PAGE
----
Why Trump should cross the Rubicon
There is every reason to believe that President Trump is about to declare a national emergency in the hope of building his fantasy wall by executive fiat with funding diverted from the military budget. For the good of the country, I not only expect him to do so — I welcome his decision.
If the government shutdown continues after Saturday, it will be the longest in our history. The impasse between the president and Democratic leadership in Congress cannot be breached. Trump has decided that he needs $5 billion to build a concrete wall or a steel fence or a wooden barricade or whatever combination of material and synonym for "obstacle" he's into this week. Democrats insist that the construction of any Mexico-facing edifice is on its face "immoral." Both have everything to gain and nothing to lose rhetorically by refusing to compromise.
Which is why I welcome the wall by fiat.
Think about it. The order will be on its face meaningless. It will be blocked in the courts for months, even years. "We’re going to be in 2020 before this gets resolved,” Walter E. Dellinger, a Clinton-era solicitor general, recently told The New York Times. "If they are just planning where to build slats, judges are unlikely to decide that requires expedition in the Supreme Court. I think they would recognize the wisdom of going slow."
For Trump this could be valuable in any number of ways. If he so wishes, he can dismiss the news of the wall's intermittent non-completion as a liberal media conspiracy and appear in front of some section of previously constructed fencing with a "Mission Accomplished" banner. The centerpiece of his re-election campaign could be that he has kept all of his major promises — get out of pointless foreign wars, fix NAFTA, "Build the Wall," if not quite "Lock Her Up!" Or he could do the opposite and rail against the fecklessness and criminality of the deep-state liberals who are undermining our national security.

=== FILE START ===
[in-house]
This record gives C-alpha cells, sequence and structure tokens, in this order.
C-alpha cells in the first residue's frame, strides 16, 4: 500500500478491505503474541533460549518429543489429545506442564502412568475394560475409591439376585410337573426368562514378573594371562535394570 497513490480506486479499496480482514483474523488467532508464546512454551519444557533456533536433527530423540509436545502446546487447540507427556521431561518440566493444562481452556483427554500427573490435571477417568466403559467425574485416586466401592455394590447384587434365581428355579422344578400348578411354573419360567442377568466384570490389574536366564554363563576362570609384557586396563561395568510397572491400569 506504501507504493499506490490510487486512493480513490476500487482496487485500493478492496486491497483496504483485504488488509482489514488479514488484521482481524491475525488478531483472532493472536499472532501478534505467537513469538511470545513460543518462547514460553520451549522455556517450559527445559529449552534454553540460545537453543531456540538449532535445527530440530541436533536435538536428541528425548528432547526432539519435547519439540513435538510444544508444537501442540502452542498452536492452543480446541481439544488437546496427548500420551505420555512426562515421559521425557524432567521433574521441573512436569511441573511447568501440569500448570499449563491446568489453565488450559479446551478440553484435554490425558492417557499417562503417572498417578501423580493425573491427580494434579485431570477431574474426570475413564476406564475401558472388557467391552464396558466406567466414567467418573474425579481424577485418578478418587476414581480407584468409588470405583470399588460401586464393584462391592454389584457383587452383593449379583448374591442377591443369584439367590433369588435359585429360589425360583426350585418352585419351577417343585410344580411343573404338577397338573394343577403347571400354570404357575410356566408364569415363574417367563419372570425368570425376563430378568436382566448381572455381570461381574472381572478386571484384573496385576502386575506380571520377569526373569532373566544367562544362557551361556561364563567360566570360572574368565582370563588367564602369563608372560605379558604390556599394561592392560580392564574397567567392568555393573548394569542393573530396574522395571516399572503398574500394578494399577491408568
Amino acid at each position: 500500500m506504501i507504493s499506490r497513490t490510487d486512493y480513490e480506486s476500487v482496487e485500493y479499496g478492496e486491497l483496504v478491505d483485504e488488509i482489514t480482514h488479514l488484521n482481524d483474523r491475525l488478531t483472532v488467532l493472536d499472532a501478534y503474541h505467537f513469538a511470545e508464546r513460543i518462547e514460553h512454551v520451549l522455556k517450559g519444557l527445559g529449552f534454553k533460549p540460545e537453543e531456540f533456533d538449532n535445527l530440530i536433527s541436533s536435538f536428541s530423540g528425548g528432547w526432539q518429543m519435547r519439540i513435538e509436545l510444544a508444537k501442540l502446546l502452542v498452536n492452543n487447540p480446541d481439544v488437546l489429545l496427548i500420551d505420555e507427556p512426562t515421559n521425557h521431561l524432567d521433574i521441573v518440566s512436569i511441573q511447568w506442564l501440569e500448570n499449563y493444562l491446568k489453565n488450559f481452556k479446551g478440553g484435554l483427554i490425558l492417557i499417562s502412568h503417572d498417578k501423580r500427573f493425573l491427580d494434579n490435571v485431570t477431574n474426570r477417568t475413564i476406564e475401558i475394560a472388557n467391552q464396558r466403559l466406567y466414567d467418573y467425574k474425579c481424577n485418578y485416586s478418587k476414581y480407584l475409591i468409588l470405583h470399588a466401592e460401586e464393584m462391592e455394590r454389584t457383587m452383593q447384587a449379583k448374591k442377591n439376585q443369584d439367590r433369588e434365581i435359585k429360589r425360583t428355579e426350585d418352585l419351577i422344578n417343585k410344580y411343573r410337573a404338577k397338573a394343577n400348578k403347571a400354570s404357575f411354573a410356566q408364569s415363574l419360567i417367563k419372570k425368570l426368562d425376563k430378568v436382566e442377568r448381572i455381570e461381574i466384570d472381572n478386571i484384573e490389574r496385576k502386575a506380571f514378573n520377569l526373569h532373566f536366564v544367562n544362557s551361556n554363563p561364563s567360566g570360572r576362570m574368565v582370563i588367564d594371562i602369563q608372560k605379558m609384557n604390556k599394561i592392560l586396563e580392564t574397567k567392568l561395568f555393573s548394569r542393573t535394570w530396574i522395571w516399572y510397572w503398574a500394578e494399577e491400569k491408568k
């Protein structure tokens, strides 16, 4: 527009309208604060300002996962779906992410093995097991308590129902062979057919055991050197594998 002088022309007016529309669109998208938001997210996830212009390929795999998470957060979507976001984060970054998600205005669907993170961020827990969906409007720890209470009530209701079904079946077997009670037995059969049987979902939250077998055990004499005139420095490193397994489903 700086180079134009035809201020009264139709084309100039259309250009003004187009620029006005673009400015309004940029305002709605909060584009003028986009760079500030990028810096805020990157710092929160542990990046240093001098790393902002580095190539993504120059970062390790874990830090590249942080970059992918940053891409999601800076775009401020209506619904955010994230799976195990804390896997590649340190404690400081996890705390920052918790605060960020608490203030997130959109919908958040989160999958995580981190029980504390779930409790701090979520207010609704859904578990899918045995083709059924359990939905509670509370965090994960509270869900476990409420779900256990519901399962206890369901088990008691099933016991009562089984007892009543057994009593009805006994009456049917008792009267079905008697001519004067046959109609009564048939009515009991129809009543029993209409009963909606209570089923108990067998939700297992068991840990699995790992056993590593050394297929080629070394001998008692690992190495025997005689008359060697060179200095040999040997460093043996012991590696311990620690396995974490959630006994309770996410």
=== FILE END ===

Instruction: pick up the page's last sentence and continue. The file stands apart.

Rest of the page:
Nancy Pelosi and Chuck Schumer would also benefit politically from such an arrangement. They could rail against the Caesarist aspirations of the meanie in the White House. Or they could congratulate themselves on having effectively neutralized his brutal will-to-power fantasies. There is nothing to prevent both sides from doing all of these things, despite or perhaps because of the fact that their claims are mutually exclusive.
I have written before in this space about the constitutional changes we are seeing in front of us. Trump's attempts to make trade and immigration policy, conduct diplomacy, and remake health-care law without Congress are a continuation of a trend that began under George W. Bush, continued apace under Barack Obama, and are now probably inexorable. It has, among other things, put paid to the old argument that divided government serves as a check on the authority of the executive branch. In three consecutive presidential administrations the recalcitrance of opposition parties has enabled presidents to do whatever they believe is in the interest of the country. Is this really what the framers intended? Who knows. Perhaps it represents the gradual unfolding of some kind of sinister logic inherent in the structure of the Constitution itself; perhaps it is simply evidence of our national decline.
It is not clear to me that any party or figure stands to benefit more than any other from these extraordinary changes. A quasi-unitary executive is a value-neutral governing technology. It could just as easily serve a President Kamala Harris, who, in 2024, decides that that a few miles of fencing on the outskirts of El Paso must be torn down regardless of what the Republican-controlled Senate has to say about the issue.
But these are questions for another day. In January 2019, nearly a month into this shutdown, the crisis we face is a humbler one about egos and partisan face-saving. It is one that has an obvious solution. It also offers an important lesson. Nothing — not even the gradual subsumption of the law-making power of our legislature into the executive branch — is a more powerful force in American public life than nihilistic partisanship.